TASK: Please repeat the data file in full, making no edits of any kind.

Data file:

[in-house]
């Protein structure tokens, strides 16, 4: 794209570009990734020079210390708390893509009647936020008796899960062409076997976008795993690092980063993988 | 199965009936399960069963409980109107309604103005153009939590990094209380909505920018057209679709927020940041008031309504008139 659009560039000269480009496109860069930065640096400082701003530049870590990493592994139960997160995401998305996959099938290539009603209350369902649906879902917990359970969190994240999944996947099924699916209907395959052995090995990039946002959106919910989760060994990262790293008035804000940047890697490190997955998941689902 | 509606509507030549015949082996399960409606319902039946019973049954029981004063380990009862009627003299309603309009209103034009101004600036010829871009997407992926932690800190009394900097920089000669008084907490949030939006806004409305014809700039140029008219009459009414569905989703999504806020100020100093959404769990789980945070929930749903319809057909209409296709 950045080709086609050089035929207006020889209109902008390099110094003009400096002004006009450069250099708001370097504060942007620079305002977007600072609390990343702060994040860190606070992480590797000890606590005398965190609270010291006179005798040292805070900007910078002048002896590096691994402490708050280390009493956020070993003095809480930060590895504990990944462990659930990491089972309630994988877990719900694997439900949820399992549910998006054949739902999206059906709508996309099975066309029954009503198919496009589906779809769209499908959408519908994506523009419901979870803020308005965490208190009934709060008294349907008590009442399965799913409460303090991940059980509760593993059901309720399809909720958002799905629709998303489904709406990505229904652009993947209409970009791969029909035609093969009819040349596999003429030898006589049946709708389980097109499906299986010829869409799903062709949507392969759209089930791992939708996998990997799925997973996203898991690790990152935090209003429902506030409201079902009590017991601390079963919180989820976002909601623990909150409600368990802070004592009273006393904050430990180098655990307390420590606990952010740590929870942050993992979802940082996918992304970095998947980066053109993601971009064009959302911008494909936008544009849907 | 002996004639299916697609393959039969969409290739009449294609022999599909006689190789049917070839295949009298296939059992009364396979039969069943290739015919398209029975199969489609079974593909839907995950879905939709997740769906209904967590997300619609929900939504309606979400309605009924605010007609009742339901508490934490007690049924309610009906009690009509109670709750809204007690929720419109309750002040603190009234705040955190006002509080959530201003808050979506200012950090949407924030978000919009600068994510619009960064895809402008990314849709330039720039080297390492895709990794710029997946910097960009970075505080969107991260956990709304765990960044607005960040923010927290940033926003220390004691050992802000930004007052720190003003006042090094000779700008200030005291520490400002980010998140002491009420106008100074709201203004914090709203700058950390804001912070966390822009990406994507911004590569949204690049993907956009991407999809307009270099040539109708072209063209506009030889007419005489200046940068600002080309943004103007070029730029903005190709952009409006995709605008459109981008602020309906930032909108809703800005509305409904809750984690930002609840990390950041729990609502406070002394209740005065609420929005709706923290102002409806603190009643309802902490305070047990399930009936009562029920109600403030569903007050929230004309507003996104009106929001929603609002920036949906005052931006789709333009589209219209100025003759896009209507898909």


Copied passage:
[in-house]
């Protein structure tokens, strides 16, 4: 794209570009990734020079210390708390893509009647936020008796899960062409076997976008795993690092980063993988 | 199965009936399960069963409980109107309604103005153009939590990094209380909505920018057209679709927020940041008031309504008139 659009560039000269480009496109860069930065640096400082701003530049870590990493592994139960997160995401998305996959099938290539009603209350369902649906879902917990359970969190994240999944996947099924699916209907395959052995090995990039946002959106919910989760060994990262790293008035804000940047890697490190997955998941689902 | 509606509507030549015949082996399960409606319902039946019973049954029981004063380990009862009627003299309603309009209103034009101004600036010829871009997407992926932690800190009394900097920089000669008084907490949030939006806004409305014809700039140029008219009459009414569905989703999504806020100020100093959404769990789980945070929930749903319809057909209409296709 950045080709086609050089035929207006020889209109902008390099110094003009400096002004006009450069250099708001370097504060942007620079305002977007600072609390990343702060994040860190606070992480590797000890606590005398965190609270010291006179005798040292805070900007910078002048002896590096691994402490708050280390009493956020070993003095809480930060590895504990990944462990659930990491089972309630994988877990719900694997439900949820399992549910998006054949739902999206059906709508996309099975066309029954009503198919496009589906779809769209499908959408519908994506523009419901979870803020308005965490208190009934709060008294349907008590009442399965799913409460303090991940059980509760593993059901309720399809909720958002799905629709998303489904709406990505229904652009993947209409970009791969029909035609093969009819040349596999003429030898006589049946709708389980097109499906299986010829869409799903062709949507392969759209089930791992939708996998990997799925997973996203898991690790990152935090209003429902506030409201079902009590017991601390079963919180989820976002909601623990909150409600368990802070004592009273006393904050430990180098655990307390420590606990952010740590929870942050993992979802940082996918992304970095998947980066053109993601971009064009959302911008494909936008544009849907 | 002996004639299916697609393959039969969409290739009449294609022999599909006689190789049917070839295949009298296939059992009364396979039969069943290739015919398209029975199969489609079974593909839907995950879905939709997740769906209904967590997300619609929900939504309606979400309605009924605010007609009742339901508490934490007690049924309610009906009690009509109670709750809204007690929720419109309750002040603190009234705040955190006002509080959530201003808050979506200012950090949407924030978000919009600068994510619009960064895809402008990314849709330039720039080297390492895709990794710029997946910097960009970075505080969107991260956990709304765990960044607005960040923010927290940033926003220390004691050992802000930004007052720190003003006042090094000779700008200030005291520490400002980010998140002491009420106008100074709201203004914090709203700058950390804001912070966390822009990406994507911004590569949204690049993907956009991407999809307009270099040539109708072209063209506009030889007419005489200046940068600002080309943004103007070029730029903005190709952009409006995709605008459109981008602020309906930032909108809703800005509305409904809750984690930002609840990390950041729990609502406070002394209740005065609420929005709706923290102002409806603190009643309802902490305070047990399930009936009562029920109600403030569903007050929230004309507003996104009106929001929603609002920036949906005052931006789709333009589209219209100025003759896009209507898909």